The upshot is that the construction and maintenance of tailings dams — which store the byproducts of mining operations — are being closely monitored, and any company that has a disaster on its hands will pay a steep price. Vale has paid $7-billion in compensation to the communities affected by the 2019 incident in Brazil and its legal woes are not over.
This brings us to the Jagersfontein diamond mine and its tailings dam, which killed at least one person and displaced scores of others when its wall burst.
A few things stand out. For one, the company is unlisted and does not belong to a wider professional association such as the ICMM or the Minerals Council South Africa. Such memberships are not immediate badges of transparency, but signing up to membership compacts and the like — even if they are not zealously enforced or vaguely worded — confers a level of credibility to a company.
Virtually all the companies that have signed up to the Standard will belong to such associations or will be publicly listed. Jagersfontein Developments is neither, and its ownership structure is opaque, with beneficial ownership apparently somewhere in Dubai. This correspondent couldn’t even find a website for it. It is a former Anglo asset.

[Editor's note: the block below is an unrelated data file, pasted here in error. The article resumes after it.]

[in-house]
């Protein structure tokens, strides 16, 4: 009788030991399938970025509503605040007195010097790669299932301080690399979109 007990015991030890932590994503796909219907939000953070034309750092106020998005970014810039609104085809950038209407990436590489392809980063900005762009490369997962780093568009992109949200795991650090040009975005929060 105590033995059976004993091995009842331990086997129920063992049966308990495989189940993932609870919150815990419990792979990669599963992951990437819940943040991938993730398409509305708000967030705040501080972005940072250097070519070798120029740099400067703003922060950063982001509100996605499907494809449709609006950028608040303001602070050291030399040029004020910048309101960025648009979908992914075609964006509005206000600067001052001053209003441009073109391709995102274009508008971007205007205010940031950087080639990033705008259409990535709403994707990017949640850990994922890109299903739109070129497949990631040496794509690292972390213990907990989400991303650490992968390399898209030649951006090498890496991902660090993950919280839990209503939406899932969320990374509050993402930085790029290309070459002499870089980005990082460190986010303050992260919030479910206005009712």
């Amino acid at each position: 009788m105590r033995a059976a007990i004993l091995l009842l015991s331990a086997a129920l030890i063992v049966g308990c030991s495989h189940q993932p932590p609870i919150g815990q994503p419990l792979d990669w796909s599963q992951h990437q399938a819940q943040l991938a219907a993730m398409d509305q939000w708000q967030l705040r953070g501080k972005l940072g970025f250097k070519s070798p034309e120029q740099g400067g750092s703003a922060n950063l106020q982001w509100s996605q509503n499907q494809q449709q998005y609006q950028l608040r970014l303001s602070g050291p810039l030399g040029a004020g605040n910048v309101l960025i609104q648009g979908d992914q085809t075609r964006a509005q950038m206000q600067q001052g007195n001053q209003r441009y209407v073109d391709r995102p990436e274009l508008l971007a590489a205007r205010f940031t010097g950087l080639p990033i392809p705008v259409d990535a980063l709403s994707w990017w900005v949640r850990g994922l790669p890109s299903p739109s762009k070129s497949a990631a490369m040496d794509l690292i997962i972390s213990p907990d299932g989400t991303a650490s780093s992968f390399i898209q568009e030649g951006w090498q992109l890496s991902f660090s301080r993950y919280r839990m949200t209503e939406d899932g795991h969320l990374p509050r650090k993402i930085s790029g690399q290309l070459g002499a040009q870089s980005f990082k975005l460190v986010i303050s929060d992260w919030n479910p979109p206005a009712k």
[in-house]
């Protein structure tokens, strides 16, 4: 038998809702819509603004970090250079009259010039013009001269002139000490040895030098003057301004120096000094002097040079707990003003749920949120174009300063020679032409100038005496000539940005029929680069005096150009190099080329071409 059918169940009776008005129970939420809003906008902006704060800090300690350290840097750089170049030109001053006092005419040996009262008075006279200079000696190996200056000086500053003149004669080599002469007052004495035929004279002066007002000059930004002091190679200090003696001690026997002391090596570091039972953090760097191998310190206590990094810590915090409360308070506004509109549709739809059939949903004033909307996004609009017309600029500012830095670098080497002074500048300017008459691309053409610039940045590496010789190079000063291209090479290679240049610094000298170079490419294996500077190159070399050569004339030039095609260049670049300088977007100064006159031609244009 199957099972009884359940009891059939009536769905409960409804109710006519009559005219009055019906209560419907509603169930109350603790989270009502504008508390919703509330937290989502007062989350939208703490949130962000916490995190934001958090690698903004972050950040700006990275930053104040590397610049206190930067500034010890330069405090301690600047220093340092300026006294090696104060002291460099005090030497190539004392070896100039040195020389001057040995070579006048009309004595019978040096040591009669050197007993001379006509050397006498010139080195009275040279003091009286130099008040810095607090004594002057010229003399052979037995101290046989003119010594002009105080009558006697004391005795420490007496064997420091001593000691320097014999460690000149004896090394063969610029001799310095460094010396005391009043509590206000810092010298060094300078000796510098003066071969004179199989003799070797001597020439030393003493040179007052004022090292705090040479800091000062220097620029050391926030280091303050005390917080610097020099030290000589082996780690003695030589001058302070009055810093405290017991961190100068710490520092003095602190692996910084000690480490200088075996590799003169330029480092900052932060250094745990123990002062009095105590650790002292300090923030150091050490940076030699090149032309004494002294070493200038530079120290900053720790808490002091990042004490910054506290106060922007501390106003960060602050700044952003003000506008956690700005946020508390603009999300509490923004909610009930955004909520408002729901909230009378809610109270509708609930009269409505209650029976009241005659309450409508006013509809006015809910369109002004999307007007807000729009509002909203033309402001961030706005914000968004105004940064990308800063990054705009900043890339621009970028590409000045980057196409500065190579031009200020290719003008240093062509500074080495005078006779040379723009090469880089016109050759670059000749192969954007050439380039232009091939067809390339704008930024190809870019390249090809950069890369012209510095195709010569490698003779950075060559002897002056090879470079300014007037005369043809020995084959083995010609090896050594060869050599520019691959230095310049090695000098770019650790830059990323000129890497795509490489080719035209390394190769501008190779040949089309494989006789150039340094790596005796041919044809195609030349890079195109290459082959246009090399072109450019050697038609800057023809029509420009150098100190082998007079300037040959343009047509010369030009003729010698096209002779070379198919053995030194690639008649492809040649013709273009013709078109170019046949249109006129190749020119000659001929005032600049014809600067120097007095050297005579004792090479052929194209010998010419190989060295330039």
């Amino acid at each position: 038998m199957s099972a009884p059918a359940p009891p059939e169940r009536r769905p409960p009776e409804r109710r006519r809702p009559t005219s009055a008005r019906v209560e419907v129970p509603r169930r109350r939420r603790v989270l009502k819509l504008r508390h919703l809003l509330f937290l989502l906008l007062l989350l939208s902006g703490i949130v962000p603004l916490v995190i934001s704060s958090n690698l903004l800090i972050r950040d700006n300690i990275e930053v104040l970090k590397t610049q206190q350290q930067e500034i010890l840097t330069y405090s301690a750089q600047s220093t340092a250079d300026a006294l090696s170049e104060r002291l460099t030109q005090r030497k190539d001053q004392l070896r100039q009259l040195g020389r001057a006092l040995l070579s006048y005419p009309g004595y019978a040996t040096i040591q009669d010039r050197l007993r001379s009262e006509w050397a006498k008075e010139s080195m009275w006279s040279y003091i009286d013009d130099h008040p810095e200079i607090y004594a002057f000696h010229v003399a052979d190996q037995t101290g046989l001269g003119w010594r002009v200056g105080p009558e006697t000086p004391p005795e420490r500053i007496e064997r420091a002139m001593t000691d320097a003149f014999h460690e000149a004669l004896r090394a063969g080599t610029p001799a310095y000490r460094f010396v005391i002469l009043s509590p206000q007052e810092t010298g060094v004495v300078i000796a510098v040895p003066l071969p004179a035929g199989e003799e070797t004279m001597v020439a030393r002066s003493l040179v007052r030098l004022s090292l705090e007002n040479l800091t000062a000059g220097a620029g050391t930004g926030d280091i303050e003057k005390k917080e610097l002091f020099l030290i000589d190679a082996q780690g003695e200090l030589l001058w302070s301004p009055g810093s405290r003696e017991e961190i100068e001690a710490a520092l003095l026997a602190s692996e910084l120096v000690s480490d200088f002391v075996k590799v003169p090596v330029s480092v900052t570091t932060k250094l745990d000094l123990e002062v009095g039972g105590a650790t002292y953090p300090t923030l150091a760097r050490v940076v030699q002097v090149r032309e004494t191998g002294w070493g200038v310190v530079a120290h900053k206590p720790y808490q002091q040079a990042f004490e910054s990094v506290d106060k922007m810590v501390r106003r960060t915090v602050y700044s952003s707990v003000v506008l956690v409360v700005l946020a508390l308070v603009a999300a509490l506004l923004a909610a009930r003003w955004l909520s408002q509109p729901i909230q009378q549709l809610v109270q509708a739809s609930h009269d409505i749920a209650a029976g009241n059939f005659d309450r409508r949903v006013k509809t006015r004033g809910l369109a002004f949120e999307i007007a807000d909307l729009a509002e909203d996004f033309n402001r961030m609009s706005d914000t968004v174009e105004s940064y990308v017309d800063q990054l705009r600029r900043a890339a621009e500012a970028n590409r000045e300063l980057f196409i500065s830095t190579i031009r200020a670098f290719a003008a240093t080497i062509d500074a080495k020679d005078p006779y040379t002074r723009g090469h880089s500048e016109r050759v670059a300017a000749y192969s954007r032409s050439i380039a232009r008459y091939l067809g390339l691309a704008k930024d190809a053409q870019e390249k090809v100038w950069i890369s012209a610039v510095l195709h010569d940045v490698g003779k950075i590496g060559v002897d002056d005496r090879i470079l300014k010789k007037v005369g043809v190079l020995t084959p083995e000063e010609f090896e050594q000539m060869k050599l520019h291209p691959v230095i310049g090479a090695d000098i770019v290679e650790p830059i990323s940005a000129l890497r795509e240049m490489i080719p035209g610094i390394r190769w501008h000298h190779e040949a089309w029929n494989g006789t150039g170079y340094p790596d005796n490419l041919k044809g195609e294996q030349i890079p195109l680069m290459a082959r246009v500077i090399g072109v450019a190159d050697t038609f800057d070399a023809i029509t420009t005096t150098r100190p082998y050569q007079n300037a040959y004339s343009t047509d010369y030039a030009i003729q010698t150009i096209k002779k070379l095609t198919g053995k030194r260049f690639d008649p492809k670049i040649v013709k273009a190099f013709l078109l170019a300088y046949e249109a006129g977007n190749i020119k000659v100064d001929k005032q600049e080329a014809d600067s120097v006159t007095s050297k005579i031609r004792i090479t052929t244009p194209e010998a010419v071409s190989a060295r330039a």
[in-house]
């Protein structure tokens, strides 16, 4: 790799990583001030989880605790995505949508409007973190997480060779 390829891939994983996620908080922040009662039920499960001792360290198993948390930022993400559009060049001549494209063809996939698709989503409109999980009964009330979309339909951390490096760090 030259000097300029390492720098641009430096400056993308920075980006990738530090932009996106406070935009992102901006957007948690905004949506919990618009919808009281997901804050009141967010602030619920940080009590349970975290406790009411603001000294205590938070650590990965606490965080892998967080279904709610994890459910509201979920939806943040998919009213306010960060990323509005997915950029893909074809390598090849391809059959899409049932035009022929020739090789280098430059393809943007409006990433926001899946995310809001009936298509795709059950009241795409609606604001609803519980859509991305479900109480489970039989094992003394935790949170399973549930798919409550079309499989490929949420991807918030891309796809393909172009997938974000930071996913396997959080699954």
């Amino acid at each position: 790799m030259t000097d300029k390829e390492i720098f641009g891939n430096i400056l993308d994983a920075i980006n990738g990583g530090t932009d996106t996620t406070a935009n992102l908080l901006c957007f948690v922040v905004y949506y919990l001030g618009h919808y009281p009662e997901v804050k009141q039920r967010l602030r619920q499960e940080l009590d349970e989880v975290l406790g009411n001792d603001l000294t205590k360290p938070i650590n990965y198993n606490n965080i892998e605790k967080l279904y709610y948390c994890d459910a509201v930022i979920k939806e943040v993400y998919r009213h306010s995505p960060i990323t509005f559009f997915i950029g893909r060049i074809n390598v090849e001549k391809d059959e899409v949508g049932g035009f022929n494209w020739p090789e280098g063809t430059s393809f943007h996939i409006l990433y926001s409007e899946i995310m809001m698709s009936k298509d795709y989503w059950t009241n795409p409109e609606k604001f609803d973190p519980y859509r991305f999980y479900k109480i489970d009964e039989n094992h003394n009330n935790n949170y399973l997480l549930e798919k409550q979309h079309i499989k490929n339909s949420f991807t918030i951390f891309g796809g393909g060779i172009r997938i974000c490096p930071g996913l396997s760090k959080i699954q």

“If listed companies are bad, then unlisted companies like Jagersfontein Developments are much worse. They are not members of the Minerals Council or listed on a stock exchange. Unlisted mining companies need not disclose anything at all on an ongoing or consistent period to period basis,” Paul Miller, director of consultancy AmaranthCX, told Business Maverick.
‘Information black holes’
Miller said that “both government and business in SA are information and disclosure black holes. The Minerals Council does not enforce its own much vaunted Membership Compact which has, as Guiding Principle 10, that members must ‘implement effective and transparent engagement, communication and independently verified reporting arrangements with their stakeholders’.
“Mining companies very quickly call in the lawyers to defend their information and generally provide the least possible amount of data to the public,” said Miller.